2004 December 12 Sunday
Why Not Drape Road Accident Scenes?

Car accidents on highways cause huge traffic snarls even if the wrecked vehicles are not blocking traffic. Why? because people slow down to look at the cars and people and mess on the road hoping they will see something gory and interesting. They want to know what happened. Well how about a simple solution: The highway patrol cars ought to have extendable metal poles and big thin sheets of fabric that allow them to very rapidly put draping around the accident area so that passing vehicles will not see anything to slow down to look at. Take away the ability to look and people will not slow down as much. Traffic flows will be less disrupted by accidents.

Anyone ever seen this done? It seems like an obvious enough idea that I figure I can't be the first person to think of it.

It might take a special vehicle to bring the draping materials to set up the covering. But ambulances are dispatched and additional patrol cars are dispatched to major road accidents on busy freeways and highways. So a pick-up truck could be dispatched to any accident scene that is going to take some time to clean up.

This seems like a pretty cheap idea to try. Poles designed for camping or even for roadside construction could be used. The draping should be high enough to obscure the view even if there is a hill and cars are coming down the hill. So it might need to be 10 or 15 or 20 feet tall. Obviously the needs would differ depending on the terrain. But at least in some terrain the needed height would be manageable.

One problem would be wind. In areas where there is a lot of wind there would be a need for heavier poles and wider and heavier ground footprints on the poles.

Share |      By Randall Parker at 2004 December 12 11:25 PM  Solutions Practical

Engineer-Poet said at December 13, 2004 4:44 AM:

Doesn't pass the liability test; the first time the drape tore loose and caused an accident itself, it would be the last time it was used anywhere.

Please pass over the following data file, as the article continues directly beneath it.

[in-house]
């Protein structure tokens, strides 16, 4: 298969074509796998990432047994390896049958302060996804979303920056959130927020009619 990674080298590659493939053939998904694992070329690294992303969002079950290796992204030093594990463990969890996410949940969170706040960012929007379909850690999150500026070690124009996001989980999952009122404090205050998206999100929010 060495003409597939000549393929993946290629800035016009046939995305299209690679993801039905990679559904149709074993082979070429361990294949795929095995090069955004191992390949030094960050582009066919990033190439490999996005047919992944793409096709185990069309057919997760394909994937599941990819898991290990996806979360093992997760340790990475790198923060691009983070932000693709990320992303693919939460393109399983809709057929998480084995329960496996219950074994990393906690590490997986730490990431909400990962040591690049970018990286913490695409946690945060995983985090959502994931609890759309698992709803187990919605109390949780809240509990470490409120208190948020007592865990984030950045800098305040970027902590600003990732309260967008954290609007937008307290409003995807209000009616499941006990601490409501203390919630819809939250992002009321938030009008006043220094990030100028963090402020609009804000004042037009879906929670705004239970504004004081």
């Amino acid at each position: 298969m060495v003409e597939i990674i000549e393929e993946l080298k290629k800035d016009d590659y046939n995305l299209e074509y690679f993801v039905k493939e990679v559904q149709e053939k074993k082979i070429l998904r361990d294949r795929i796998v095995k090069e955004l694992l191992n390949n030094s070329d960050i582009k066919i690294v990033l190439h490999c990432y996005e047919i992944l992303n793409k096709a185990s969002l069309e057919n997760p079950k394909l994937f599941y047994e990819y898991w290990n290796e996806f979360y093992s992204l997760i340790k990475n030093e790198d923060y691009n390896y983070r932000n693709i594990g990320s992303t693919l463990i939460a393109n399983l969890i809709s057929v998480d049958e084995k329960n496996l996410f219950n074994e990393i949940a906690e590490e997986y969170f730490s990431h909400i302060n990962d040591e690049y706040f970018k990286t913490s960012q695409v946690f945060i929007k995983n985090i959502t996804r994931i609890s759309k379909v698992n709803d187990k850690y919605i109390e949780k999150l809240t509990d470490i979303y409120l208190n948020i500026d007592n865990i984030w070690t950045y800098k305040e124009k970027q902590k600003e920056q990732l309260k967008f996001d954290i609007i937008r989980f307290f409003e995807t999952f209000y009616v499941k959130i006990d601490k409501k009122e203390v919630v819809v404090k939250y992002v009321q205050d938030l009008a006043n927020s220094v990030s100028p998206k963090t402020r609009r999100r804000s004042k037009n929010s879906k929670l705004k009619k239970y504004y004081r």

It would make more sense to set up signs ahead in traffic saying "NO RUBBERNECKING, VIOLATORS TICKETED" and then put cameras on telescoping poles to see who is slowing down to gawk.

Chris said at December 14, 2004 11:25 AM:

1. Cuts down on sunlight necessary and beneficial for rescue, photography of evidence, etc.
2. A non-priority compared to rescue, photography of evidence, etc.
3. The slow-down helps, or at least does not harm the rescuers or police on the scene; the slower the vehicles passing by, the safer, the less wind created, etc.
4. How much draping do we bring along? Just one more thing to pack in the police car. Or do the ambulances bring it? The fire department? Whose job is it anyway?

Chris said at February 23, 2005 3:03 PM:

Whaddya know! Looks like Boston's doing it:

"Screens hide crashes from curious drivers" --Amanda Pinto, Globe Correspondent, February 23, 2005, Boston Globe:

"Massive curtains were drawn yesterday at the scene of a tractor-trailer rollover on Interstate 93 north in Somerville, where MassHighway utilized its newest weapon against traffic snarls caused by rubber-necking drivers."
http://www.boston.com/news/local/massachusetts/articles/2005/02/23/screens_hide_crashes_from_curious_drivers/ via Fark.com.

Chris said at February 23, 2005 3:05 PM:

ps: It appears I stand corrected and owe Mr. Parker my compliments.

Randall Parker said at February 23, 2005 3:15 PM:


Thanks for coming back and posting that link. Very interesting. Good for Governor Mitt Romney for promoting this idea. Wonder where he got it from.

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